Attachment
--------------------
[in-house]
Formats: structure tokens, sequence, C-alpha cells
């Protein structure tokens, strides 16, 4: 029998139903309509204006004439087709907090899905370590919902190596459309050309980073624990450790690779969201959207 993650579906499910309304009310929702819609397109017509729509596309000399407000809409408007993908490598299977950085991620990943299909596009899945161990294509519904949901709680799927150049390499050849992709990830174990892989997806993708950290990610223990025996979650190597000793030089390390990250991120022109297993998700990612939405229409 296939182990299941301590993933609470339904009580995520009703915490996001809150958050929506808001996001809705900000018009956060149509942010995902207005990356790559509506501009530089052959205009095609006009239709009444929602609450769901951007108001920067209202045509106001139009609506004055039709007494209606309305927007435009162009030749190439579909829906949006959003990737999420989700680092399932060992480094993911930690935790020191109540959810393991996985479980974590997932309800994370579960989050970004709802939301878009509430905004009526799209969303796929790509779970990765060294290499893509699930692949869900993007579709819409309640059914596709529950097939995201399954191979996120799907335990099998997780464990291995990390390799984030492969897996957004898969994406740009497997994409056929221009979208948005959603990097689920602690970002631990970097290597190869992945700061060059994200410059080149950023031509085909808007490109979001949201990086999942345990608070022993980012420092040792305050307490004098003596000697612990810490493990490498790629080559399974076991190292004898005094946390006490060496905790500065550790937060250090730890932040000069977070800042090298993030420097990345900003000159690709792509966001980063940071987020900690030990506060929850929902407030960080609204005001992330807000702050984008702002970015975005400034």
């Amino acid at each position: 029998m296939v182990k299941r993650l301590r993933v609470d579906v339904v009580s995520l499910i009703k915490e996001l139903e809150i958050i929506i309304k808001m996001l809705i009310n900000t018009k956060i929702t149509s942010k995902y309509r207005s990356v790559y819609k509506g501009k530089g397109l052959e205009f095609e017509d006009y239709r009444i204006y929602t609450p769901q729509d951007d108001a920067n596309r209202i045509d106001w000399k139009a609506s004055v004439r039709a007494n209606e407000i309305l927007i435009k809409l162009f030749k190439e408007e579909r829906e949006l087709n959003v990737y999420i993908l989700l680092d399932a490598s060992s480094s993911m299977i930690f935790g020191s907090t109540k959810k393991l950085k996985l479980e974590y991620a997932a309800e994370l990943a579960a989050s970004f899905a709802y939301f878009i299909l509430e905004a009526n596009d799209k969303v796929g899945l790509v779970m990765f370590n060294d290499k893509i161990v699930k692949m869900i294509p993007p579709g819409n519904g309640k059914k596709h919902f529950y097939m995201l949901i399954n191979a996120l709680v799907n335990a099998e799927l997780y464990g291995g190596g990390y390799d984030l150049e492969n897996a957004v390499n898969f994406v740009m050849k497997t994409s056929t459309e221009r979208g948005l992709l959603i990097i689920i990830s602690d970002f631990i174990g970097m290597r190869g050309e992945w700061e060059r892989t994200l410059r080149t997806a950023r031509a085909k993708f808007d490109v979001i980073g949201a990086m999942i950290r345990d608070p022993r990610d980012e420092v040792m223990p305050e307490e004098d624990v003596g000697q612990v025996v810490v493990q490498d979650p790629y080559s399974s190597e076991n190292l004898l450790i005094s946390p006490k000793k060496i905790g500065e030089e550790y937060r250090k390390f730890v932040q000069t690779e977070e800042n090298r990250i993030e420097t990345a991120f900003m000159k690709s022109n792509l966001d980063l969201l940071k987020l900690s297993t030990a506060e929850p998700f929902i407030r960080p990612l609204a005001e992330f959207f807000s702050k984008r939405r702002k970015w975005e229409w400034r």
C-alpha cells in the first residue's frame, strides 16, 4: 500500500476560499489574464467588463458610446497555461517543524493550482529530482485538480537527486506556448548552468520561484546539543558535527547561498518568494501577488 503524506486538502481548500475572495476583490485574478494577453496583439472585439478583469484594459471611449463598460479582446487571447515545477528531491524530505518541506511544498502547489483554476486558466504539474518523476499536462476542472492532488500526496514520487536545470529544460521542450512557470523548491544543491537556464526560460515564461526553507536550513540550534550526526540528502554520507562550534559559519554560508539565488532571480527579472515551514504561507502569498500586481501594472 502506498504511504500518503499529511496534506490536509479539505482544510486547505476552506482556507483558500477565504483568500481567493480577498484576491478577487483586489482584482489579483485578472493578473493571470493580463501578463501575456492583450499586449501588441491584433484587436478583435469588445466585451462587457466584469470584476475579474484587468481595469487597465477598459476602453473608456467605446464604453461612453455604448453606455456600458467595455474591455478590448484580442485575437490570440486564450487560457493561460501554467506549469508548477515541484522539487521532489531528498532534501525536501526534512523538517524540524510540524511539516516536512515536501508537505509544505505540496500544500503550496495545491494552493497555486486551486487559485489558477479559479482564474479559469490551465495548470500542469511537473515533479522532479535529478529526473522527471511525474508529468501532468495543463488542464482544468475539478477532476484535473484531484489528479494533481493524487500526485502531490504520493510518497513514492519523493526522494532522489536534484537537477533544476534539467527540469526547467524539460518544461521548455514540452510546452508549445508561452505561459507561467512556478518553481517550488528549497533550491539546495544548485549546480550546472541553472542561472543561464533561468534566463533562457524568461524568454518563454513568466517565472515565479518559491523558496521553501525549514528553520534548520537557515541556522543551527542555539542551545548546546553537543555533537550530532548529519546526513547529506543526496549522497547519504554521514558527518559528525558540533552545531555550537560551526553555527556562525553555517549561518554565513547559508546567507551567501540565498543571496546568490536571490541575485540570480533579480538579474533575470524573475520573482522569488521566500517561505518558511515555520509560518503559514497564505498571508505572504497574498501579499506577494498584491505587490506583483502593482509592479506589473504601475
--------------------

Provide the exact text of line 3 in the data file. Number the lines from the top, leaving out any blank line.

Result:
């Protein structure tokens, strides 16, 4: 029998139903309509204006004439087709907090899905370590919902190596459309050309980073624990450790690779969201959207 993650579906499910309304009310929702819609397109017509729509596309000399407000809409408007993908490598299977950085991620990943299909596009899945161990294509519904949901709680799927150049390499050849992709990830174990892989997806993708950290990610223990025996979650190597000793030089390390990250991120022109297993998700990612939405229409 296939182990299941301590993933609470339904009580995520009703915490996001809150958050929506808001996001809705900000018009956060149509942010995902207005990356790559509506501009530089052959205009095609006009239709009444929602609450769901951007108001920067209202045509106001139009609506004055039709007494209606309305927007435009162009030749190439579909829906949006959003990737999420989700680092399932060992480094993911930690935790020191109540959810393991996985479980974590997932309800994370579960989050970004709802939301878009509430905004009526799209969303796929790509779970990765060294290499893509699930692949869900993007579709819409309640059914596709529950097939995201399954191979996120799907335990099998997780464990291995990390390799984030492969897996957004898969994406740009497997994409056929221009979208948005959603990097689920602690970002631990970097290597190869992945700061060059994200410059080149950023031509085909808007490109979001949201990086999942345990608070022993980012420092040792305050307490004098003596000697612990810490493990490498790629080559399974076991190292004898005094946390006490060496905790500065550790937060250090730890932040000069977070800042090298993030420097990345900003000159690709792509966001980063940071987020900690030990506060929850929902407030960080609204005001992330807000702050984008702002970015975005400034």